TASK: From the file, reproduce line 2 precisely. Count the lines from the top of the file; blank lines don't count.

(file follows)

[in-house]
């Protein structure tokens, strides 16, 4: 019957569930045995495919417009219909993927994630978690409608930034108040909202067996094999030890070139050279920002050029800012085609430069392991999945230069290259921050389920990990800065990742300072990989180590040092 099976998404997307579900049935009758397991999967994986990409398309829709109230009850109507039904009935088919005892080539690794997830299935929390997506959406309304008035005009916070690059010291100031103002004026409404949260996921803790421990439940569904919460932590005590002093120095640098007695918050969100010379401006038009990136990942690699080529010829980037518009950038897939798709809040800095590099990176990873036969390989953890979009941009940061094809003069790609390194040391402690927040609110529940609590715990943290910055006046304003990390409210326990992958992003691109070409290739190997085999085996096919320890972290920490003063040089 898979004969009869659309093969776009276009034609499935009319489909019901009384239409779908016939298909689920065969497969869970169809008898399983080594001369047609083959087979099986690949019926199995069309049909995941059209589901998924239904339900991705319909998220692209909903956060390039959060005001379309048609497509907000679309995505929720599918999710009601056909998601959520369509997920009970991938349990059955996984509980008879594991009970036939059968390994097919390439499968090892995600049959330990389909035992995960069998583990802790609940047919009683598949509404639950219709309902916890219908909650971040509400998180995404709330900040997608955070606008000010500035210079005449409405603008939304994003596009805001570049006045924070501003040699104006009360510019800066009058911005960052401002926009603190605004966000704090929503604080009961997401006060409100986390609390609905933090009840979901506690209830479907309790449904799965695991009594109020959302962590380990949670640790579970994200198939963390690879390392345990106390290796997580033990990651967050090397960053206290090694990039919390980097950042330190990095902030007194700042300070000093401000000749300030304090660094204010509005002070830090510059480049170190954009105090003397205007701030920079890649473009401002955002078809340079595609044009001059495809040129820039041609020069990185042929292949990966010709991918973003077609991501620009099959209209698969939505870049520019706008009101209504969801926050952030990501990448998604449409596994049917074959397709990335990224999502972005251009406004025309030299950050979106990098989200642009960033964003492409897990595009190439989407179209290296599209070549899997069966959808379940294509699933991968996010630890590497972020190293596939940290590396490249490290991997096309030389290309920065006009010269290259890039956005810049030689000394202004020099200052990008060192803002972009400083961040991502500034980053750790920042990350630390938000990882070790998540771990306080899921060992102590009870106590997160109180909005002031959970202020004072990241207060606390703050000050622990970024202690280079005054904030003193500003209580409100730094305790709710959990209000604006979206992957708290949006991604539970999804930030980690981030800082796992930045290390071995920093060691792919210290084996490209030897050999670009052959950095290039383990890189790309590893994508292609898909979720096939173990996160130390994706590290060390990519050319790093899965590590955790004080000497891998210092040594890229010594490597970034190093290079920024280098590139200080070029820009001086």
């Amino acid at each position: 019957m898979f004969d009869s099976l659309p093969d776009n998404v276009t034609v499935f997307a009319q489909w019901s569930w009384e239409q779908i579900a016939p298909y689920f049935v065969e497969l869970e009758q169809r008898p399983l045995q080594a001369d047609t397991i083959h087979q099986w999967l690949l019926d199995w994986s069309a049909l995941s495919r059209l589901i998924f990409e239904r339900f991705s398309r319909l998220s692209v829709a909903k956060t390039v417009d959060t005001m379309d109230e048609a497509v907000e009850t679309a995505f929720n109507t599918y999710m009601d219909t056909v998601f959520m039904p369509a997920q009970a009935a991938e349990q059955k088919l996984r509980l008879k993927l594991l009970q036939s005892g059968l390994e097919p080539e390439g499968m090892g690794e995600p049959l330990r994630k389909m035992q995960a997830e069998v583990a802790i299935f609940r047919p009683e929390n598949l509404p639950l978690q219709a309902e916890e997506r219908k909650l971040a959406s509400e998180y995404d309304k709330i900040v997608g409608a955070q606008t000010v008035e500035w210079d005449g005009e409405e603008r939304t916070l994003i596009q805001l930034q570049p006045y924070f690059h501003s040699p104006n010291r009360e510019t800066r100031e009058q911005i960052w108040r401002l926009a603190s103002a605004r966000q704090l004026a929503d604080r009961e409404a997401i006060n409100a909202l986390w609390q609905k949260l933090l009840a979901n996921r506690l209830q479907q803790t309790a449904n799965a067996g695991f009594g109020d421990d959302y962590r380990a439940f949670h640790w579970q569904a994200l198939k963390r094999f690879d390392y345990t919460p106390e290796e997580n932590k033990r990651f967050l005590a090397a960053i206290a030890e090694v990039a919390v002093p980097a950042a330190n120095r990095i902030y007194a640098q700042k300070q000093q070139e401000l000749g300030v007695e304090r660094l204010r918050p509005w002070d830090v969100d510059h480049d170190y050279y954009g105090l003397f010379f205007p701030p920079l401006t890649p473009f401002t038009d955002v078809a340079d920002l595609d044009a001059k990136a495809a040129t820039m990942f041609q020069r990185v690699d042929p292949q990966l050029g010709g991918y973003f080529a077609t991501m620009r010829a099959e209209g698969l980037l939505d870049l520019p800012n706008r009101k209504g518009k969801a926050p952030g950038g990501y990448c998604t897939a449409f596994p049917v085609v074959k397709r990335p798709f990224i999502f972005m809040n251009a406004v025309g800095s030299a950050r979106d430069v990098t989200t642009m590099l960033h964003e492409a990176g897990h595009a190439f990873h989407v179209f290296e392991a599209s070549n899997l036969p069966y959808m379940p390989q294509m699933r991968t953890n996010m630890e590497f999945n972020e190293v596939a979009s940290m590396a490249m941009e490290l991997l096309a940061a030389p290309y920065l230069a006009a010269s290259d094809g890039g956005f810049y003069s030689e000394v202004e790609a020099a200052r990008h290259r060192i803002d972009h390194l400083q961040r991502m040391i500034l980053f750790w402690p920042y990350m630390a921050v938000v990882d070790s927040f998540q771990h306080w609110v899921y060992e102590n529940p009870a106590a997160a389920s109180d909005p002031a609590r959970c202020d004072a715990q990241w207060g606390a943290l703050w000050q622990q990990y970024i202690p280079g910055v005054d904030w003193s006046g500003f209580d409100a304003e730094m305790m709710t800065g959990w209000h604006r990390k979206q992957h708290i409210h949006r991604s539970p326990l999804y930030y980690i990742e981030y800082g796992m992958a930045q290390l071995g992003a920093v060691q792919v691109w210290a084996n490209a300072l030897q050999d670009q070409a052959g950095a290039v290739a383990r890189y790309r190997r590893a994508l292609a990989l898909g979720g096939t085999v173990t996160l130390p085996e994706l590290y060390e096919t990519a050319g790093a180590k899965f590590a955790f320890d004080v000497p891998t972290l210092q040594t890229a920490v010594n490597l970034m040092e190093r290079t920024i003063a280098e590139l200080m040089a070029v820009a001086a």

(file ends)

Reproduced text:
């Protein structure tokens, strides 16, 4: 019957569930045995495919417009219909993927994630978690409608930034108040909202067996094999030890070139050279920002050029800012085609430069392991999945230069290259921050389920990990800065990742300072990989180590040092 099976998404997307579900049935009758397991999967994986990409398309829709109230009850109507039904009935088919005892080539690794997830299935929390997506959406309304008035005009916070690059010291100031103002004026409404949260996921803790421990439940569904919460932590005590002093120095640098007695918050969100010379401006038009990136990942690699080529010829980037518009950038897939798709809040800095590099990176990873036969390989953890979009941009940061094809003069790609390194040391402690927040609110529940609590715990943290910055006046304003990390409210326990992958992003691109070409290739190997085999085996096919320890972290920490003063040089 898979004969009869659309093969776009276009034609499935009319489909019901009384239409779908016939298909689920065969497969869970169809008898399983080594001369047609083959087979099986690949019926199995069309049909995941059209589901998924239904339900991705319909998220692209909903956060390039959060005001379309048609497509907000679309995505929720599918999710009601056909998601959520369509997920009970991938349990059955996984509980008879594991009970036939059968390994097919390439499968090892995600049959330990389909035992995960069998583990802790609940047919009683598949509404639950219709309902916890219908909650971040509400998180995404709330900040997608955070606008000010500035210079005449409405603008939304994003596009805001570049006045924070501003040699104006009360510019800066009058911005960052401002926009603190605004966000704090929503604080009961997401006060409100986390609390609905933090009840979901506690209830479907309790449904799965695991009594109020959302962590380990949670640790579970994200198939963390690879390392345990106390290796997580033990990651967050090397960053206290090694990039919390980097950042330190990095902030007194700042300070000093401000000749300030304090660094204010509005002070830090510059480049170190954009105090003397205007701030920079890649473009401002955002078809340079595609044009001059495809040129820039041609020069990185042929292949990966010709991918973003077609991501620009099959209209698969939505870049520019706008009101209504969801926050952030990501990448998604449409596994049917074959397709990335990224999502972005251009406004025309030299950050979106990098989200642009960033964003492409897990595009190439989407179209290296599209070549899997069966959808379940294509699933991968996010630890590497972020190293596939940290590396490249490290991997096309030389290309920065006009010269290259890039956005810049030689000394202004020099200052990008060192803002972009400083961040991502500034980053750790920042990350630390938000990882070790998540771990306080899921060992102590009870106590997160109180909005002031959970202020004072990241207060606390703050000050622990970024202690280079005054904030003193500003209580409100730094305790709710959990209000604006979206992957708290949006991604539970999804930030980690981030800082796992930045290390071995920093060691792919210290084996490209030897050999670009052959950095290039383990890189790309590893994508292609898909979720096939173990996160130390994706590290060390990519050319790093899965590590955790004080000497891998210092040594890229010594490597970034190093290079920024280098590139200080070029820009001086």